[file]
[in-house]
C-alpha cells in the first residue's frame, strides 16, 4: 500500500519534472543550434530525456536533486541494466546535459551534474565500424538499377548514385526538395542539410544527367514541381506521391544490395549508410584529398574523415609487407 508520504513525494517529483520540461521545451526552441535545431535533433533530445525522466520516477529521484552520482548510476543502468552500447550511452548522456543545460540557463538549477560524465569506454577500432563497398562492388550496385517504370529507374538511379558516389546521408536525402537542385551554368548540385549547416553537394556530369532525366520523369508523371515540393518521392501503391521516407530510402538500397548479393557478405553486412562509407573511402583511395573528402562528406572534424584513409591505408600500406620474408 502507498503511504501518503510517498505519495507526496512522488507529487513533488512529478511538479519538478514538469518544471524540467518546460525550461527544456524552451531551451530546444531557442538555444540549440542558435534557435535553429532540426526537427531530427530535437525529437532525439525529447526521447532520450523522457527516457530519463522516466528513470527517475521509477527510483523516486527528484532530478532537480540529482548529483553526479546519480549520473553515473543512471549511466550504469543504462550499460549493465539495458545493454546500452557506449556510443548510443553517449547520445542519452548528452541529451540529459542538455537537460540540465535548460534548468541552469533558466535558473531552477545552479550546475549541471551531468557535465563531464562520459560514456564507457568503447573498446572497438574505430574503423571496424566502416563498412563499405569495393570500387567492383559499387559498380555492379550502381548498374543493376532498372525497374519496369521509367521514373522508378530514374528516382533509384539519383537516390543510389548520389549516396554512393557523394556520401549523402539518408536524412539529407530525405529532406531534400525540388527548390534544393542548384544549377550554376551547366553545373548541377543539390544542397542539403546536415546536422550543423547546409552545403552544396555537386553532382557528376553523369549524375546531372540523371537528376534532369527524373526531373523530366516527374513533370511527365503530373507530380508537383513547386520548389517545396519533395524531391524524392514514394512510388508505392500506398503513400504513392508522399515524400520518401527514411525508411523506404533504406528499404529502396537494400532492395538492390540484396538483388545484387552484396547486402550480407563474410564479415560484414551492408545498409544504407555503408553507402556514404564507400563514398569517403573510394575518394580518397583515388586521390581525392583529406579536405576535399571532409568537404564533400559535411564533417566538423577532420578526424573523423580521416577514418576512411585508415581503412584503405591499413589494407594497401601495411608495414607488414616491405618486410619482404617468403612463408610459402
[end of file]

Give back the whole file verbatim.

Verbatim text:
[in-house]
C-alpha cells in the first residue's frame, strides 16, 4: 500500500519534472543550434530525456536533486541494466546535459551534474565500424538499377548514385526538395542539410544527367514541381506521391544490395549508410584529398574523415609487407 508520504513525494517529483520540461521545451526552441535545431535533433533530445525522466520516477529521484552520482548510476543502468552500447550511452548522456543545460540557463538549477560524465569506454577500432563497398562492388550496385517504370529507374538511379558516389546521408536525402537542385551554368548540385549547416553537394556530369532525366520523369508523371515540393518521392501503391521516407530510402538500397548479393557478405553486412562509407573511402583511395573528402562528406572534424584513409591505408600500406620474408 502507498503511504501518503510517498505519495507526496512522488507529487513533488512529478511538479519538478514538469518544471524540467518546460525550461527544456524552451531551451530546444531557442538555444540549440542558435534557435535553429532540426526537427531530427530535437525529437532525439525529447526521447532520450523522457527516457530519463522516466528513470527517475521509477527510483523516486527528484532530478532537480540529482548529483553526479546519480549520473553515473543512471549511466550504469543504462550499460549493465539495458545493454546500452557506449556510443548510443553517449547520445542519452548528452541529451540529459542538455537537460540540465535548460534548468541552469533558466535558473531552477545552479550546475549541471551531468557535465563531464562520459560514456564507457568503447573498446572497438574505430574503423571496424566502416563498412563499405569495393570500387567492383559499387559498380555492379550502381548498374543493376532498372525497374519496369521509367521514373522508378530514374528516382533509384539519383537516390543510389548520389549516396554512393557523394556520401549523402539518408536524412539529407530525405529532406531534400525540388527548390534544393542548384544549377550554376551547366553545373548541377543539390544542397542539403546536415546536422550543423547546409552545403552544396555537386553532382557528376553523369549524375546531372540523371537528376534532369527524373526531373523530366516527374513533370511527365503530373507530380508537383513547386520548389517545396519533395524531391524524392514514394512510388508505392500506398503513400504513392508522399515524400520518401527514411525508411523506404533504406528499404529502396537494400532492395538492390540484396538483388545484387552484396547486402550480407563474410564479415560484414551492408545498409544504407555503408553507402556514404564507400563514398569517403573510394575518394580518397583515388586521390581525392583529406579536405576535399571532409568537404564533400559535411564533417566538423577532420578526424573523423580521416577514418576512411585508415581503412584503405591499413589494407594497401601495411608495414607488414616491405618486410619482404617468403612463408610459402